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The exploration of creativity used to be confined to the domains of psychology and philosophy. This has changed greatly in recent years with the dramatic advances of modern neuroscience and our greatly improved understanding of higher brain function. This book examines the biology of the brain and creativity not only through psychology and philosophy but also with the input of art, science and neurobiology, for the first time bringing the discoveries of modern neurobiology to bear on the subject of creativity. It addresses four themes central to our understanding of creativity: the creative experience in art and science; the mind's perception of patterns; the biological basis of imagination; and the influence of the environment of creative powers.
In this fascinating and inter-disciplinary collection of essays painters and composers explore the creative processes in their arts, a mathematician points out that computer generated fractal images are often perceived as art and evoke emotional reactions, and modern neuroscience begins to explain the creator's experience and sees creative decision-making as a function that is inseparable from emotion. Not only are these essays fascinating within themselves, but they interact and collide in such a way that suddenly mathematics is bringing forth art and science becomes an argument for unexplainable emotions. Many questions and theories are explored in these pages - What is the Eureka experience, how do the brain and mind make creative decisions, and what is the role of emotion?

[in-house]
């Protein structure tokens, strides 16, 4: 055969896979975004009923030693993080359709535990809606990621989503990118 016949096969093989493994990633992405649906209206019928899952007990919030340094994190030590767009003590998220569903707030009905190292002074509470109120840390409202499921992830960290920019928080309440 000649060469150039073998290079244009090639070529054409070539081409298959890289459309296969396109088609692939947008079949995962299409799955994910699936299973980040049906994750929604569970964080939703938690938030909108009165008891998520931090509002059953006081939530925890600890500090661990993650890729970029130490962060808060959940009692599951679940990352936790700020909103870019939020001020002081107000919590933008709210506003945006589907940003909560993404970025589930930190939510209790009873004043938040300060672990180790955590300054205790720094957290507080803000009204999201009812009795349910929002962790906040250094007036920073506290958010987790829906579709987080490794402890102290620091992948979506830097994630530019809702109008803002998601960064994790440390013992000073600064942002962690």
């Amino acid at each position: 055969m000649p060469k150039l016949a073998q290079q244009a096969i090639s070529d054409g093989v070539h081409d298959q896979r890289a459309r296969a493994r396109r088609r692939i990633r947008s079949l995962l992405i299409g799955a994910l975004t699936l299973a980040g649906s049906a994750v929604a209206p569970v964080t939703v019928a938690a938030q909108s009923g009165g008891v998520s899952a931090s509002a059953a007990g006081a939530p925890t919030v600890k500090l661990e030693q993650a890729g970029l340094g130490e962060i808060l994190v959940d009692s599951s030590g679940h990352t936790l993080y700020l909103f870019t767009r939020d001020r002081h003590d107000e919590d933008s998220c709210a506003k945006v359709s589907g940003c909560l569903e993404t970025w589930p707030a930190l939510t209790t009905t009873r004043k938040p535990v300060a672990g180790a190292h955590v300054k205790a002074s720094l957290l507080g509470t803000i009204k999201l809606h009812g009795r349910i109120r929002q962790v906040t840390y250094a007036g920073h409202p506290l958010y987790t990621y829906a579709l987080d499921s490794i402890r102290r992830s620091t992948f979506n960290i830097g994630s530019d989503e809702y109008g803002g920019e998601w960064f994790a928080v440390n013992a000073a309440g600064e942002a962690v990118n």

In the end The Origins of Creativity will explore with you the possibility of creativity being a genetically encoded product of the evolution of the brain, favored by natural selection, but influenced by the environment of each individual as it unifies traditional views on creativity with today's new sciences of the mind.
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Karl Pfenninger, Colorado University.Review:
"The contributions vary from personal reminiscences to summaries of a life's work. The very wide variety of approaches - experiences in art and science, the biological basis and brain mechanisms of creativity, emotion and reason, the role of the environment, perception of patterns - reflects the lack of an accepted paradigm for considering creativity. The book ends with an editorial synthesis and critique of the contributions. Perhaps this will make the reader question the notion of creativity." -- Richard Gregory, Nature, Vol 410, 26 Apr 2001
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Book Description Oxford University Press, 2001. Condition: New. book. Seller Inventory # M0198507151
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